l0. The method of making a printed electric circuit, which comprises providing an electrical insulating board, applying a masking layer of electrical insulating synthetic plastic material upon the face `of said board and into intimate bonded relation therewith and so that an elongated channel of predetermined configuration is formed in said masking layer and so that said masking layer has a thickness substantially less than that of said board and so that said channel has a depth commensurate with the thickness of said masking layer in order that only the portion of the face of said board in the bottom of said channel is exposed, activating the portion of the face of said board that is exposed in the bottom of said channel hy securing thereto dispersed growth nuclei minute particles that are catalytic to a plating bath of the nickel cation-hypophosphite anion type, and contacting said board and said masking layer with a plating bath of the nickel cation-hypophosphite anion type in order to effect selective chemical deposition of an electrical conducting circuit element upon the activated portion of the face of said board and into the bottom of said channel and so that the configuration of said circuit element is defined by said channel `and comprises said predetermined configuration and so that said circuit element has a thickness somewhat less than that of said masking layer in order that said circuit element is completely channelized by said masking layer, said circuit element comprising about 88% to 94% nickel and 6% to 12% phosphorus by weight.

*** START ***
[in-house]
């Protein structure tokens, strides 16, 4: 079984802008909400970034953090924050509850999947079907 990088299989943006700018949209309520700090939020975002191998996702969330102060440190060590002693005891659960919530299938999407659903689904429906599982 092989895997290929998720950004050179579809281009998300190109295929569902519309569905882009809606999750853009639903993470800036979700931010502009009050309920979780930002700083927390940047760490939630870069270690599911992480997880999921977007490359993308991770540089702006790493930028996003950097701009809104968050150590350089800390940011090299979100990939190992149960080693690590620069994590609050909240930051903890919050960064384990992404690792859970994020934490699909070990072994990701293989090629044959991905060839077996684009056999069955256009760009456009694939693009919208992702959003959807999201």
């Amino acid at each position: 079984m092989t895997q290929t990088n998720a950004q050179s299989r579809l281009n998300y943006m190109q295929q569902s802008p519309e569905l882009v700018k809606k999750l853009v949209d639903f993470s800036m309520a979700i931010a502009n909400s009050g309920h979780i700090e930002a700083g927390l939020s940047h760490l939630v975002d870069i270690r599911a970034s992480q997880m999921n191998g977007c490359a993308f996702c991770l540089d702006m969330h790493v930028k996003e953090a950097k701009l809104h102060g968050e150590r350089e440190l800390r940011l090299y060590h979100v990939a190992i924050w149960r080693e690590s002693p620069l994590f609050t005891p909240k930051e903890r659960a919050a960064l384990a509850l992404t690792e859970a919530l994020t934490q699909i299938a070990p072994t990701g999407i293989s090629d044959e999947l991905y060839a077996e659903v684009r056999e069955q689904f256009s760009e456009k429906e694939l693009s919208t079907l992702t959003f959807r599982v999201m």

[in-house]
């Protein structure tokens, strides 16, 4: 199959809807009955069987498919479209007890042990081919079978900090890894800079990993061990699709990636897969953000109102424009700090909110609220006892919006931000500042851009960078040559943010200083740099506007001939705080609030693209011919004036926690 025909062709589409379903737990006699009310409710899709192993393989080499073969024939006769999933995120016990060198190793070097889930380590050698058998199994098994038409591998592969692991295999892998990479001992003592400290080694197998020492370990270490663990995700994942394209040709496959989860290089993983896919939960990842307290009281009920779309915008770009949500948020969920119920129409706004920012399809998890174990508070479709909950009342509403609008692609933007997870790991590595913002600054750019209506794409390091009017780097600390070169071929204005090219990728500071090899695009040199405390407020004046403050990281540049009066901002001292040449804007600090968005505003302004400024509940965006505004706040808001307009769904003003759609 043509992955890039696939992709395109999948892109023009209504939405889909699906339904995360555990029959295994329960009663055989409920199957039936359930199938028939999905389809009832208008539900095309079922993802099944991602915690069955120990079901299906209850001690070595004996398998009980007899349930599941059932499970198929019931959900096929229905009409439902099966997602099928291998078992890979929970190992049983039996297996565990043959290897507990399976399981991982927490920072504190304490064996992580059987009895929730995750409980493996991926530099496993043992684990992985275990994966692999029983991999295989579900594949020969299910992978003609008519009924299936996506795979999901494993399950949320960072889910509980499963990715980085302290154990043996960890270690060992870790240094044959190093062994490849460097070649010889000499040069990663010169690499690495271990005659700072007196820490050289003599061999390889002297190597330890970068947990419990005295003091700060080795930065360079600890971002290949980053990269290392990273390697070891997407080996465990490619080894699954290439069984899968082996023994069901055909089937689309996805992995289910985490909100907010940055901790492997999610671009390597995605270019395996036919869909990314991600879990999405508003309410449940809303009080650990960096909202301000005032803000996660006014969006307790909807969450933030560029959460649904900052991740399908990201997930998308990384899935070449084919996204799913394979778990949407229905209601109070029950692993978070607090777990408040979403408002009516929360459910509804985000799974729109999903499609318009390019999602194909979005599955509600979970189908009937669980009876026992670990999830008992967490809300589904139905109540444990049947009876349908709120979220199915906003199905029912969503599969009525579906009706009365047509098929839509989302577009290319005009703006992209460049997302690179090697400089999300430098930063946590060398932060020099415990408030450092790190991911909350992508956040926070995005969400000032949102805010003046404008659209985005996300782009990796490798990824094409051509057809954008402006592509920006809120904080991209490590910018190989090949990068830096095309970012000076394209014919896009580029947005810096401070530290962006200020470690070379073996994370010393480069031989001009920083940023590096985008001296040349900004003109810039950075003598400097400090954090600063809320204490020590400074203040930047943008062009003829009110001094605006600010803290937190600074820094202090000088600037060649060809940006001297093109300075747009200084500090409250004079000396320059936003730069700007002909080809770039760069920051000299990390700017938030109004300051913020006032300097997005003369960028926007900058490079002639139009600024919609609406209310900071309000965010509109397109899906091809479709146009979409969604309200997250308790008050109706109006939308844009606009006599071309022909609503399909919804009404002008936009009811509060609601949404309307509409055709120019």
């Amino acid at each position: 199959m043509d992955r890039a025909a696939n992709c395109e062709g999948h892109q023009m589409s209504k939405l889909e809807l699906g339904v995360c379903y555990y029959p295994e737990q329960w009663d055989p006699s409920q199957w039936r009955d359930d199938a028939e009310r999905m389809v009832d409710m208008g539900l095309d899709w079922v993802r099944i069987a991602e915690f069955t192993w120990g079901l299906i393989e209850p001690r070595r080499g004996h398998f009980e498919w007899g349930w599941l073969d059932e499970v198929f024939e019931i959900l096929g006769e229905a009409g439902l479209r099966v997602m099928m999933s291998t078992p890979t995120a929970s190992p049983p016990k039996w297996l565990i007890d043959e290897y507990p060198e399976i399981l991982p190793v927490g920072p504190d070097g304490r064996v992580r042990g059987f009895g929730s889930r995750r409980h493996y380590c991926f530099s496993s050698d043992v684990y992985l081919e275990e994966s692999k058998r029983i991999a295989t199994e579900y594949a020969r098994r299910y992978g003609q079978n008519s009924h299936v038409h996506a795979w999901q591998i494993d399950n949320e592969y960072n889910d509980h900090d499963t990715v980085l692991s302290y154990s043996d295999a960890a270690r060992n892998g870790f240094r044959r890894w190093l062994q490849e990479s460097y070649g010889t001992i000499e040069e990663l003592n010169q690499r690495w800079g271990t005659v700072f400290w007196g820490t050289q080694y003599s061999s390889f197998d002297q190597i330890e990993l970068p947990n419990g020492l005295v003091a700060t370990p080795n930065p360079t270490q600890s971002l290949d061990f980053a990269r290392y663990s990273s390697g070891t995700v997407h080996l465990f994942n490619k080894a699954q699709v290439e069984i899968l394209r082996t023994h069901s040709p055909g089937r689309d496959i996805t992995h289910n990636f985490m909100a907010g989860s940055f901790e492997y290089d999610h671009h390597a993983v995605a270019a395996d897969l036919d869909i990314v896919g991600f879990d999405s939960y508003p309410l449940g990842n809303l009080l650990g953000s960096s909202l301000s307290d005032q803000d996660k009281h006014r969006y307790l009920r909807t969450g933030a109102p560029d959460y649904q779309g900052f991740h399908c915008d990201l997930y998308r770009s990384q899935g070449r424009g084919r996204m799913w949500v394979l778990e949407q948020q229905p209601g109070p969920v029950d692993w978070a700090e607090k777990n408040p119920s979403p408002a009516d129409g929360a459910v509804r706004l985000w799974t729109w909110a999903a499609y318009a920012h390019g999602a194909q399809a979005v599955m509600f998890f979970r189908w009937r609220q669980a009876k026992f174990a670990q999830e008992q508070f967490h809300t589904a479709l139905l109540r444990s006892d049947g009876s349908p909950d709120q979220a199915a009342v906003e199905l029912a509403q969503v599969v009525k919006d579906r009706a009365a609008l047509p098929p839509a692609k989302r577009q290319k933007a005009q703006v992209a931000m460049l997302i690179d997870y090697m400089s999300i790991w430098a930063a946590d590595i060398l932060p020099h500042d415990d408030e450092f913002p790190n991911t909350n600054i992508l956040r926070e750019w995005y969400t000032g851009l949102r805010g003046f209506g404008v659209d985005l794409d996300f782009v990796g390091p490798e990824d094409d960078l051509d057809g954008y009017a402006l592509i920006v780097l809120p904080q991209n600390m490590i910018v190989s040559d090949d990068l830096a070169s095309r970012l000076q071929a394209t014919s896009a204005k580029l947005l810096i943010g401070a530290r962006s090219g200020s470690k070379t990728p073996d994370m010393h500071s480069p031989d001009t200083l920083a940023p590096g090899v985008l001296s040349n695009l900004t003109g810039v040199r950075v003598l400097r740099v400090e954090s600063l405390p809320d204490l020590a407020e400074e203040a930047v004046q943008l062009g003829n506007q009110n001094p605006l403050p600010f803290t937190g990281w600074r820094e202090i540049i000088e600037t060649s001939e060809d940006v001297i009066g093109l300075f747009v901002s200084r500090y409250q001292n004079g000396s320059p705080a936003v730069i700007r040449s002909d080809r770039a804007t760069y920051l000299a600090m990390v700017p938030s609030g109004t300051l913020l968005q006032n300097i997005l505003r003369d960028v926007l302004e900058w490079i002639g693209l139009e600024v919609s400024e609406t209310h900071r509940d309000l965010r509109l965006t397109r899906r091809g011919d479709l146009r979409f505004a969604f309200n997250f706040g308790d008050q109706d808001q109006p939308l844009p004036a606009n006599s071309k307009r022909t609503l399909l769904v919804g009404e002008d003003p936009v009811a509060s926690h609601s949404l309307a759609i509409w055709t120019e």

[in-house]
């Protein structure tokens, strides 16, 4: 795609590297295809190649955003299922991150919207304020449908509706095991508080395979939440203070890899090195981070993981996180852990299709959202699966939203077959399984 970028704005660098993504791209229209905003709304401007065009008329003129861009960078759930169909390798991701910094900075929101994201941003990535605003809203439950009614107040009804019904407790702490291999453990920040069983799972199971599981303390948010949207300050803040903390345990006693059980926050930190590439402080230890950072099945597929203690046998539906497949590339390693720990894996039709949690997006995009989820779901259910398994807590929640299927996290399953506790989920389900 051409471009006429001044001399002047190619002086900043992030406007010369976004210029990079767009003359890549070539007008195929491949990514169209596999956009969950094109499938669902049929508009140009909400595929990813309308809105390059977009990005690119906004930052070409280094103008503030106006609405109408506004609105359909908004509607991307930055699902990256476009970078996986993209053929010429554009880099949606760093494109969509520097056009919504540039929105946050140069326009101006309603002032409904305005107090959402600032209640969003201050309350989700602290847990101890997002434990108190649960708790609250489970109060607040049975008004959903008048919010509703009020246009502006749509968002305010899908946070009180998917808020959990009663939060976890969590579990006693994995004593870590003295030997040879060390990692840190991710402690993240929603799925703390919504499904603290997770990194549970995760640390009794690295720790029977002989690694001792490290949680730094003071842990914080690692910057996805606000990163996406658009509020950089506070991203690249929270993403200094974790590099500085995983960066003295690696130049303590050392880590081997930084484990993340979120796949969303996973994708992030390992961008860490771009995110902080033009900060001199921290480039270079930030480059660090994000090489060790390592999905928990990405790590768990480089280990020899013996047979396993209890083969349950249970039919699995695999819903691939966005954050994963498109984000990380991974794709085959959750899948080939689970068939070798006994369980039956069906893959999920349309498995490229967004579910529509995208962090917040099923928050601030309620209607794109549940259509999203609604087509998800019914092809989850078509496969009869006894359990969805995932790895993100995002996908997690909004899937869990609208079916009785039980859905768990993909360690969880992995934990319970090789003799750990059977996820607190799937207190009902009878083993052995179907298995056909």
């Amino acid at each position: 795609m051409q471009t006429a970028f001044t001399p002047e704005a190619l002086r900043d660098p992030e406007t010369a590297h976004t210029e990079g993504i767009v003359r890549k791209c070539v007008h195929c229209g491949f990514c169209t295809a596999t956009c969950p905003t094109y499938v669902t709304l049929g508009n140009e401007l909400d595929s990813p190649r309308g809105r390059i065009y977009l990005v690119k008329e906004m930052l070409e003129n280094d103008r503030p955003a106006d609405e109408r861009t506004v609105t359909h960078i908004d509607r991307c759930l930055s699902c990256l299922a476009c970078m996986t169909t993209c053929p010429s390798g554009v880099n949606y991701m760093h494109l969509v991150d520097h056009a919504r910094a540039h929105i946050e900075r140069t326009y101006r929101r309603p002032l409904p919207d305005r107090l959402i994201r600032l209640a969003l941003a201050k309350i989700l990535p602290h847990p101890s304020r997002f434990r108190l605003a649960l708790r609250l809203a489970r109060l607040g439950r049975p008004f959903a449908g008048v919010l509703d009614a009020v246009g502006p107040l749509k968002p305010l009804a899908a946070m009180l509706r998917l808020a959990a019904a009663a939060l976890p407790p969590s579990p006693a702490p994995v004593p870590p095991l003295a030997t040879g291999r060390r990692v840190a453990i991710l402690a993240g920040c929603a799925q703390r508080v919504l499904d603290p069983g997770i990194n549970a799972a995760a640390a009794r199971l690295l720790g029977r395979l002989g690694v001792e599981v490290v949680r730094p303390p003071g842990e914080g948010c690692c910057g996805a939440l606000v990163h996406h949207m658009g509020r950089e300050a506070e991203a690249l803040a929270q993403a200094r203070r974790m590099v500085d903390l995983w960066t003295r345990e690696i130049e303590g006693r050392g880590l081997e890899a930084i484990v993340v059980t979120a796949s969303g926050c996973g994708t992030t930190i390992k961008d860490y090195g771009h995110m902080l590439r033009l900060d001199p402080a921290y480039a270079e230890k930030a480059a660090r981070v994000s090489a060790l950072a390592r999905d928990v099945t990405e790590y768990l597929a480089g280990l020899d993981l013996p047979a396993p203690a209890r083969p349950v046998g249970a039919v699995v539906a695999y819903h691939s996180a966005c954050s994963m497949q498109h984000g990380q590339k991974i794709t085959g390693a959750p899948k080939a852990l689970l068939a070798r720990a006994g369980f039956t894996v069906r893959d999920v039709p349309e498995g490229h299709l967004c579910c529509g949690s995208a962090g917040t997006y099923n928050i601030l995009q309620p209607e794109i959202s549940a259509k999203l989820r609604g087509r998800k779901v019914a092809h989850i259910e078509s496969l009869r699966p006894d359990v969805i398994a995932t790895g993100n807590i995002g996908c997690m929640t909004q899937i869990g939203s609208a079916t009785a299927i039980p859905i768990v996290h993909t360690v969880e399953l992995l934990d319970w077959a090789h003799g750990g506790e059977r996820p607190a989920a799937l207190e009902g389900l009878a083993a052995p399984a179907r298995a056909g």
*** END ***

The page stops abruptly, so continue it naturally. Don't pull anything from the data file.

11. The method of making a printed electric circuit, which comprises providing an electrical insulating base, applying to the surface of said base a masking layer of electrical insulating thermosetting synthetic plastic material and related to the pattern of the electric circuit desired such that first unmasked areas of the surface of said base define the areas upon which electrical conducting circuit elements are desired and such that second masked areas of the surface of said base define the areas upon which no electrical conducting circuit elements are desired, heating said base and said masking layer in order to set the material of said `masking layer, activating the first areas of the surface of said base by securing thereto dispersed growth nuclei minute particles that are catalytic to a plating bath of the nickel cation-hypophosphite anion type, and contacting said base and said masking layer with a plating bath of the nickel cation-hypophosphite anion type in order to effect selective chemical deposition of the electrical conducting circuit elements of the electric circuit desired upon the activated unmasked first areas of the surface of said base, said circuit elements comprising about 88% to 94% nickel and 6% to 12% phosphorus by weight.